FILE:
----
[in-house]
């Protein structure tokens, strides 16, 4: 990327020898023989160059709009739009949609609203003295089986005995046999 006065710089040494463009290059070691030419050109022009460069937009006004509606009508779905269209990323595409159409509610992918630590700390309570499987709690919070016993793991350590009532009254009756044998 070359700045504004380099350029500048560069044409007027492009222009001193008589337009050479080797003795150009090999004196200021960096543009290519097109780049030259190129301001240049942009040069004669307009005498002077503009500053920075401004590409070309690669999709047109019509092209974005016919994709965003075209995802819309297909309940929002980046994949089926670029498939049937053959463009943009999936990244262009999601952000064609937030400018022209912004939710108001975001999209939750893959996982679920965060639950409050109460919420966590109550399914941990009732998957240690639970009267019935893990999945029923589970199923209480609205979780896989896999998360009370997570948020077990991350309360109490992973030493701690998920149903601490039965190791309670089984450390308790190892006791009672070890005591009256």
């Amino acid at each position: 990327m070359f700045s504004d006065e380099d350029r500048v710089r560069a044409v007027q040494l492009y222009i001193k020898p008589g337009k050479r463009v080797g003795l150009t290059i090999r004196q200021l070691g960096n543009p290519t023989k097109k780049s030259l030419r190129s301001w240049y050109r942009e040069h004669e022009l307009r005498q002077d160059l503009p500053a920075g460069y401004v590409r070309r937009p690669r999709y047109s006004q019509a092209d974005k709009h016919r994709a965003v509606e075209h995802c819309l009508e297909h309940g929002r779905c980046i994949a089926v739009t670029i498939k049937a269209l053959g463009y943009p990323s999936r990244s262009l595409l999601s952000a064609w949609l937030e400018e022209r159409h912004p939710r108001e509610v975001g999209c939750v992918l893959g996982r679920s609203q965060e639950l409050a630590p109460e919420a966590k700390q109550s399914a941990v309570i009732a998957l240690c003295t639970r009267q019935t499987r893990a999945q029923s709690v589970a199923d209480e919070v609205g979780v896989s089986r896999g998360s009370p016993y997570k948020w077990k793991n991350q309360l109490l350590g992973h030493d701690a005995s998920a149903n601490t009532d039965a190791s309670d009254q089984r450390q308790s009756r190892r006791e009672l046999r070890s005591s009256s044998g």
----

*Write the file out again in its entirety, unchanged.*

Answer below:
[in-house]
């Protein structure tokens, strides 16, 4: 990327020898023989160059709009739009949609609203003295089986005995046999 006065710089040494463009290059070691030419050109022009460069937009006004509606009508779905269209990323595409159409509610992918630590700390309570499987709690919070016993793991350590009532009254009756044998 070359700045504004380099350029500048560069044409007027492009222009001193008589337009050479080797003795150009090999004196200021960096543009290519097109780049030259190129301001240049942009040069004669307009005498002077503009500053920075401004590409070309690669999709047109019509092209974005016919994709965003075209995802819309297909309940929002980046994949089926670029498939049937053959463009943009999936990244262009999601952000064609937030400018022209912004939710108001975001999209939750893959996982679920965060639950409050109460919420966590109550399914941990009732998957240690639970009267019935893990999945029923589970199923209480609205979780896989896999998360009370997570948020077990991350309360109490992973030493701690998920149903601490039965190791309670089984450390308790190892006791009672070890005591009256």
């Amino acid at each position: 990327m070359f700045s504004d006065e380099d350029r500048v710089r560069a044409v007027q040494l492009y222009i001193k020898p008589g337009k050479r463009v080797g003795l150009t290059i090999r004196q200021l070691g960096n543009p290519t023989k097109k780049s030259l030419r190129s301001w240049y050109r942009e040069h004669e022009l307009r005498q002077d160059l503009p500053a920075g460069y401004v590409r070309r937009p690669r999709y047109s006004q019509a092209d974005k709009h016919r994709a965003v509606e075209h995802c819309l009508e297909h309940g929002r779905c980046i994949a089926v739009t670029i498939k049937a269209l053959g463009y943009p990323s999936r990244s262009l595409l999601s952000a064609w949609l937030e400018e022209r159409h912004p939710r108001e509610v975001g999209c939750v992918l893959g996982r679920s609203q965060e639950l409050a630590p109460e919420a966590k700390q109550s399914a941990v309570i009732a998957l240690c003295t639970r009267q019935t499987r893990a999945q029923s709690v589970a199923d209480e919070v609205g979780v896989s089986r896999g998360s009370p016993y997570k948020w077990k793991n991350q309360l109490l350590g992973h030493d701690a005995s998920a149903n601490t009532d039965a190791s309670d009254q089984r450390q308790s009756r190892r006791e009672l046999r070890s005591s009256s044998g």